From the Archive: Graffiti Bridge

As can be gleaned from the introductory hook to the review, this was written for the radio show The Reel Thing. I think we traveled to Madison to screen it, which was a long way to go for such a terrible movie. (The other films included in the same episode were Rocky V and White Palace, both of which I know opened in our smaller town.) In the writing of it, I didn’t mention the most memorable moment in the film, in which Morris Day urinates on a plant in Prince’s club, then promptly sets the plant on fire, implying that he somehow pisses kerosene. As I recall, I couldn’t figure out a satisfying way to write about that moment without the phrase “pissing kerosene,” which of course wasn’t allowed on the radio, especially back in 1990. I’m very glad I get to employ it now.

A couple of weeks ago on The Reel Thing, I talked about how sexism seemed to be on the increase in Hollywood. I talked specifically about reports from the set of Dennis Hopper’s film THE HOT SPOT, which detailed him making offensive remarks to the women in the film as they prepared to film nude scenes. If only I had seen GRAFFITI BRIDGE before that release, I would have had so much more to talk about. Prince’s new film GRAFFITI BRIDGE is so filled with blatant sexism that it can be purely unwatchable. The women in this film are merely objects for the men to play with, fields for their masculine conquests. Characterizations are either nonexistent or so broad and offensive you wish they were nonexistent. This fact would probably be even more reprehensible if any of the male characters had any substance. But even they are empty. The lead character played by Prince could often be replaced with empty air with little effect. We never got to see even the surface to this character, much less his soul.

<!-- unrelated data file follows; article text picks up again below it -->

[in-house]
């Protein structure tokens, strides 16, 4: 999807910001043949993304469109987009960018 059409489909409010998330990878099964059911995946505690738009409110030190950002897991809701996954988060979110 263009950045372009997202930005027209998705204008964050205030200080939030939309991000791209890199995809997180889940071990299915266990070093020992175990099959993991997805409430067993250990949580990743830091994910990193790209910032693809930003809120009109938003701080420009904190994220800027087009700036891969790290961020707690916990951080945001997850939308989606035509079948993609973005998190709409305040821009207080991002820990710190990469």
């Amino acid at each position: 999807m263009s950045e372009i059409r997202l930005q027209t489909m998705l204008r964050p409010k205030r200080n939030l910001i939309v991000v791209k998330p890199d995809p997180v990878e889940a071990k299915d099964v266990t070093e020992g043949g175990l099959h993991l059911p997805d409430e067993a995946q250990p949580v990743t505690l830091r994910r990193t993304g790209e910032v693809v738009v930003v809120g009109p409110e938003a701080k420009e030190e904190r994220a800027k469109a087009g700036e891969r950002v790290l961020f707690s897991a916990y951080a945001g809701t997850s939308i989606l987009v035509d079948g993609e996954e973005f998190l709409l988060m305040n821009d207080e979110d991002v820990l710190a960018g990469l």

Much is made of spirituality in this film, but it’s all talk, we never see or feel any. The only person in this film who is able to squeak anything out of his character is Morris Day, who embraces his role as Prince’s competitor with a campy vigor. He does a fine job of injecting the part with a humorous villainy that can be mildly entertaining when it’s not overwhelmed by the film’s less appealing aspects.

There’s no point to even discussing the film’s love interest except that she spends much of the film writing the worst poetry ever created and speaking breathlessly about redemption. The film claims to be a continuation of PURPLE RAIN, but it is ultimately nothing more than a series of pointless music videos strung together. I’m not a big fan of PURPLE RAIN, and I’m less of a fan of GRAFFITI BRIDGE. Prince is often considered to be one of the best and most creative musicians working today, and much of the music here is quite entertaining. But if Prince’s music is what you’re interested in, check out the album. Skip the movie.